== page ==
Prime Minister Scott Morrison announced free childcare for working parents. The Federal Government will pay half of the operating costs of Australia's 13,000 childcare and early learning centres.
"We'll be moving to a different childcare system as of Sunday night. It will be a system that will mean parents will get their child care for free," Federal Education Minister Dan Tehan said. "Can I say to all of those parents: what we want to do by doing this is ensure your childcare centre will remain open so that where you normally take your child to get cared for, that will be there for you so you are not looking to have to go to a new centre."
Australia confirmed three more deaths as it passed 5,000 confirmed cases of COVID-19. The countries coronavirus death toll rises to 24.
NSW health authorities confirmed a person in Orange had become the 10th coronavirus death in NSW, bringing the national death toll to 21.
NSW Police Commissioner Mick Fuller says the tough coronavirus social-distancing laws in NSW will last for 90 days.
Scott Morrison announced a ‘job keeper’ payment of $1500 per fortnight, in what will see the government pay employers to pay their employees.“Our JobKeeper plan sees every Australian worker the same way, no matter what you earn. There is not more support for some as there is for others,” Morrison said.
NSW records 127 new cases of COVID-19, bringing the state's total to 1,918 and the national total to more than 4,000.
The death toll sits at 16, with ABC reporting one-third of the country's deaths can now be linked to cruise ships.
Australia's death toll rose to 16 after a woman in QLD and a man in VIC both died, and Chief Health Officer Brendan Murphy says the latest figures in Australia sit at 3,978.
Scott Morrison announced mental health, domestic violence, Medicare and emergency food services would receive a $1.1 billion injection from the Federal Government.
The limit to gatherings in public was reduced from 10 people to 2, excluding family members.
Australia's death toll rose to 14.
International arrival restrictions came into effect, with all arrivals being taken to supervised self-isolation.
Australia's death toll stands at 13 with over 3000 Australians testing positive. According to the Sydney Morning Herald, in NSW there are 1405 cases, Victoria 520, Queensland 493, South Australia 235, Western Australia 231, ACT 53, Tasmania 47 and Northern Territory 12.
The national cabinet will meet again this morning, to discuss rental relief. The Prime Minister is expected to address the country at lunchtime
State and territory health authorities have reported 2,620 confirmed cases of COVID-19 in Australia, with the death toll rising to 11.
ABC News reported that it's possible for Australia's coronavirus spread to be controlled within 13 weeks if 8 out of 10 Australians choose to stay inside and follow strict self-isolation rules. Any less than this and the spread of the disease could see a much more dramatic effect on the country.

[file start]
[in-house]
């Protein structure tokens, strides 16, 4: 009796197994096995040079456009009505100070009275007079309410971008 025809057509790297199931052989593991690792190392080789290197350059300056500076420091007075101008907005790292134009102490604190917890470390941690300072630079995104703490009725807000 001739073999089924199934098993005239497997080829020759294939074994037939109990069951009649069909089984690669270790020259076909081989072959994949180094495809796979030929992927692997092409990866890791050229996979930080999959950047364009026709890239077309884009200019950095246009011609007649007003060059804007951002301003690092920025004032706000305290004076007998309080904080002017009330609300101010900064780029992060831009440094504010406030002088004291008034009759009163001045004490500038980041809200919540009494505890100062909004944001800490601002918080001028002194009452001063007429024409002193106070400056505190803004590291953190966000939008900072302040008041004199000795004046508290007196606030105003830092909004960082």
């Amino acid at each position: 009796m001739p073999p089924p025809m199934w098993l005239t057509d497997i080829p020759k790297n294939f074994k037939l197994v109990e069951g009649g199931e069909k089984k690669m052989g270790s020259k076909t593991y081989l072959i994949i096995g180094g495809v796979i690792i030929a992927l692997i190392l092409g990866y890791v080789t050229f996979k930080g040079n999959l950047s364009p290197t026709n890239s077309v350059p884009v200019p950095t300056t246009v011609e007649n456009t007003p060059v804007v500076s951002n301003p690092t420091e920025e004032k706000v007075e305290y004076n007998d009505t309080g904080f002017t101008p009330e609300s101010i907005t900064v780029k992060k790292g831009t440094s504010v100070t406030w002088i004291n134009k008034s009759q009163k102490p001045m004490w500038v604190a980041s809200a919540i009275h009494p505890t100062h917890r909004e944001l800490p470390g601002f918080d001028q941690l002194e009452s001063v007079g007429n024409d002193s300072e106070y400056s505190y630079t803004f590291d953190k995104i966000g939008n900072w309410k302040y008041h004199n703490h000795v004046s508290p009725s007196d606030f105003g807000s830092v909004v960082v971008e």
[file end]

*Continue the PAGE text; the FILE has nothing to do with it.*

Confirmed cases of COVID-19 in Australia are 2423 as of 3pm, up from 1091 on Saturday (March 21). So far, NSW is the worst hit, with 1029 cases including two children. The current death toll stands at 8 (NSW: 7, WA: 1).
Tasmania, SA, NT and WA announced the closure of its borders. Australians, excluding aid workers and compassionate travel cases, were banned from travelling overseas.
Still open: supermarkets, pharmacies, public transport, some schools, hairdressers restricted to 30-minute appointments (changed to an hour on March 26), petrol stations, postal and freight services, bottle shops, newsagents, retail shops, restaurants restricted to take-away/delivery in most states.
Closed: Schools in Victoria and the ACT, gyms, indoor sports venues, pubs, cinemas, nightclubs, casinos, places of worship, theme parks, auction houses, food courts in shopping centres, beauty therapy, tanning, waxing, nail salons, spas and tattoo parlours, galleries, museums, libraries, youth centres, community halls, clubs, RSL clubs, swimming pools, amusement parks, arcades, indoor and outdoor play centres, social sports that involve large groups, outdoor and indoor markets.
All elective surgery across Australia was suspended from midnight to redirect resources to the treatment of COVID-19. Scott Morrison said: "This will apply in both the public and the private hospital systems, cancellation of elective surgery will allow the preservation of resources, including personal protective equipment and allow health services, private and public, to prepare for their role in the COVID-19 outbreak."
Cases of COVID-19 surpassed 400,000, per WHO.
Prime Minister Scott Morrison addressed the nation to place new measures on the Australian public to 'flatten the curve' of the virus. One of Morrison's main iterations: "Common sense of purpose is what we need to keep this nation running". Closure of non-essential businesses was announced, while schools remained open.
Head to health.gov.au for more information.